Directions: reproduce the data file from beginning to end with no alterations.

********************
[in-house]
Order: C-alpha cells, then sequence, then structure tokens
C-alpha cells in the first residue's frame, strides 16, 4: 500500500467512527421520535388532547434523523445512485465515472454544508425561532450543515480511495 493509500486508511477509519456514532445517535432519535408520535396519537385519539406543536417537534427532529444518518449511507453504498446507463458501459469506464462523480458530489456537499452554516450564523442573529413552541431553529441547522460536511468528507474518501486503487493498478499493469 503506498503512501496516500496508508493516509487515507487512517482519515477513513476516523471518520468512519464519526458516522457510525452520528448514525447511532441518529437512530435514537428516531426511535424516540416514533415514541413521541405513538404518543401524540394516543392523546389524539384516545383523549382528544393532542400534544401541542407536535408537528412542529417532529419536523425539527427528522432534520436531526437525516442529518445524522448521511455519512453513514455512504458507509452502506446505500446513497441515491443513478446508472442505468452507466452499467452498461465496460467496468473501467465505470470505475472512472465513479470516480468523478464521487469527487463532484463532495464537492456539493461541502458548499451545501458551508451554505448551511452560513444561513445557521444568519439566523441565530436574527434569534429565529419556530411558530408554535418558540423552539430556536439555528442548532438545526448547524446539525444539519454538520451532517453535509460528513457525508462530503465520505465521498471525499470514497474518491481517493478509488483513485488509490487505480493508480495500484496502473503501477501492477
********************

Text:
[in-house]
Order: C-alpha cells, then sequence, then structure tokens
C-alpha cells in the first residue's frame, strides 16, 4: 500500500467512527421520535388532547434523523445512485465515472454544508425561532450543515480511495 493509500486508511477509519456514532445517535432519535408520535396519537385519539406543536417537534427532529444518518449511507453504498446507463458501459469506464462523480458530489456537499452554516450564523442573529413552541431553529441547522460536511468528507474518501486503487493498478499493469 503506498503512501496516500496508508493516509487515507487512517482519515477513513476516523471518520468512519464519526458516522457510525452520528448514525447511532441518529437512530435514537428516531426511535424516540416514533415514541413521541405513538404518543401524540394516543392523546389524539384516545383523549382528544393532542400534544401541542407536535408537528412542529417532529419536523425539527427528522432534520436531526437525516442529518445524522448521511455519512453513514455512504458507509452502506446505500446513497441515491443513478446508472442505468452507466452499467452498461465496460467496468473501467465505470470505475472512472465513479470516480468523478464521487469527487463532484463532495464537492456539493461541502458548499451545501458551508451554505448551511452560513444561513445557521444568519439566523441565530436574527434569534429565529419556530411558530408554535418558540423552539430556536439555528442548532438545526448547524446539525444539519454538520451532517453535509460528513457525508462530503465520505465521498471525499470514497474518491481517493478509488483513485488509490487505480493508480495500484496502473503501477501492477